The Cybermen are out to pulverize the planetoid Voga, a small body rich in gold. As we learn here for the first time, gold is one of the only substances capable of shutting down the Cybermen, and Voga’s wealth of the precious metal was key to the defeat of the Cybermen in the “Cyber Wars” (evidently, the Cybermen are acquainted with Usenet flame-fests too). The Cybermen’s plan to destroy Voga hinges on the elimination of a manned satellite that stands sentinel near the planetoid – a satellite that will later become the Nerva space station that will preserve the human race. But the Cybermen don’t count on the arrival of the Doctor, Sarah and Harry – or on the willpower and ability of the Vogans to defend their homeworld.
Guest Cast: Alec Wallis (Warner), Ronald Leigh-Hunt (Stevenson), Jeremy Wilkin (Kellman), William Marlowe (Lester), David Collings (Vorus/Wilkins), Michael Wisher (Magrik/Colville/Vogan voice), Christopher Robbie (Cyberleader), Melville Jones (Cyberman), Kevin Stoney (Tyrum), Brian Grellis (Sheprah)
Broadcast from April 19 through May 10, 1975
LogBook entry & review by Earl Green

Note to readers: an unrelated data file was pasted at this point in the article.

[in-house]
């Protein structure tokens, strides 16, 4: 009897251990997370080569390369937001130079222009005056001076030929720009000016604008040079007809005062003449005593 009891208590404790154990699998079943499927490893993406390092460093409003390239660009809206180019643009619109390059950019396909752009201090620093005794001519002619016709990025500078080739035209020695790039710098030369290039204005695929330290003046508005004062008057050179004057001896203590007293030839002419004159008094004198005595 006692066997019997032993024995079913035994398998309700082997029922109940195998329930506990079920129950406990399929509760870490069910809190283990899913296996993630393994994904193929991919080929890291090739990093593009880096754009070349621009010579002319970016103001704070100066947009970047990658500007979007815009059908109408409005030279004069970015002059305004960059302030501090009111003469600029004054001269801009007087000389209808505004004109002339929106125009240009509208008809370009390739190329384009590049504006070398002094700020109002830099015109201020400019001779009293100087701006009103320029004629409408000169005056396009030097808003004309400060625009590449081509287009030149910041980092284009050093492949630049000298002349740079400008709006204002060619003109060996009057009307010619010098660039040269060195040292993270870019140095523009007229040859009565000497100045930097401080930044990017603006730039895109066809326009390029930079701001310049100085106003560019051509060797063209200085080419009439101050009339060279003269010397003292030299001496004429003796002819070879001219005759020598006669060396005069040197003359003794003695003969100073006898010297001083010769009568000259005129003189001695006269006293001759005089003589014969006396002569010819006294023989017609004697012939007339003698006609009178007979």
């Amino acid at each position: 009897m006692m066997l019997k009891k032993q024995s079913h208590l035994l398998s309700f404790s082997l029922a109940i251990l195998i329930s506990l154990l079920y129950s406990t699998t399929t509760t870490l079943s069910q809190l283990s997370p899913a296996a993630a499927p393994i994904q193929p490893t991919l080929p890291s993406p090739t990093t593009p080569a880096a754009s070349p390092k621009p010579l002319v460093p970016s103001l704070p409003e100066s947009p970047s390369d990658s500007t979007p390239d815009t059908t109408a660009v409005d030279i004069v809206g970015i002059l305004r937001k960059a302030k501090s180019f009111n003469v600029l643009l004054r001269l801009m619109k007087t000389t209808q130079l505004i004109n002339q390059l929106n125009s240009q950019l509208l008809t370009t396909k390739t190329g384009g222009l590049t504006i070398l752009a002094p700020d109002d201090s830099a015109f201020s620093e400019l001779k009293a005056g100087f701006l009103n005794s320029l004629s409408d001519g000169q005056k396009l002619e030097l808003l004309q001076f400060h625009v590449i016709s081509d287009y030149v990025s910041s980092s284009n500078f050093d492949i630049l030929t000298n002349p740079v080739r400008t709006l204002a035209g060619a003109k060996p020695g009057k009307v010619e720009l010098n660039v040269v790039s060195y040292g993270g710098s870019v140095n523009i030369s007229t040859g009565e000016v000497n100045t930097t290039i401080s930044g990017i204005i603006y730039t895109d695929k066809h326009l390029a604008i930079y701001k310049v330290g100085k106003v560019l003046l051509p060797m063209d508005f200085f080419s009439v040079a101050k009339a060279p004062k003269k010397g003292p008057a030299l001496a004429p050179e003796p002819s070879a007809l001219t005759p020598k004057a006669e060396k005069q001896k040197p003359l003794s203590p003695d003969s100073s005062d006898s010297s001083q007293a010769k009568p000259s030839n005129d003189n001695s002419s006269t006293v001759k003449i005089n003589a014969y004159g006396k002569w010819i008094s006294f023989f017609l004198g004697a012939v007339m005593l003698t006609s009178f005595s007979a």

Review: For whatever reason, despite the fact that the team of the fourth Doctor and his two original companions made for some of the best character dynamics in the history of Doctor Who, this particular story never really excited me. For those lucky enough to have seen it in its original format of four 25-minute episodes (sadly, the original commercial video release is a “movie” comprised of all four parts edited together), you’ll remember that the first part is actually reasonably interesting and tense, with the morgue atmosphere aboard the space station building a lot of tension. But the appearance of the Vogans, with their all-too-familiar political in-fighting subplot, never fails to slow things down, and even the Cybermen themselves – in their only appearance in the 1970s (after almost too many “guest villain of the week” turns in the 60s) – don’t appear to be much of a threat to our heroes. In one scene, the Doctor and Sarah are subdued by a couple of Cybermen who seem to be giving them vicious shoulder rubs. Another detriment is Jeremy Wilkin, who plays Kellman with little or no subtlety whatsoever, practically telegraphing to the viewer that this guy is up to no good.
Other than that, Revenge Of The Cybermen has always struck me as a simply average adventure for the fourth Doctor and company.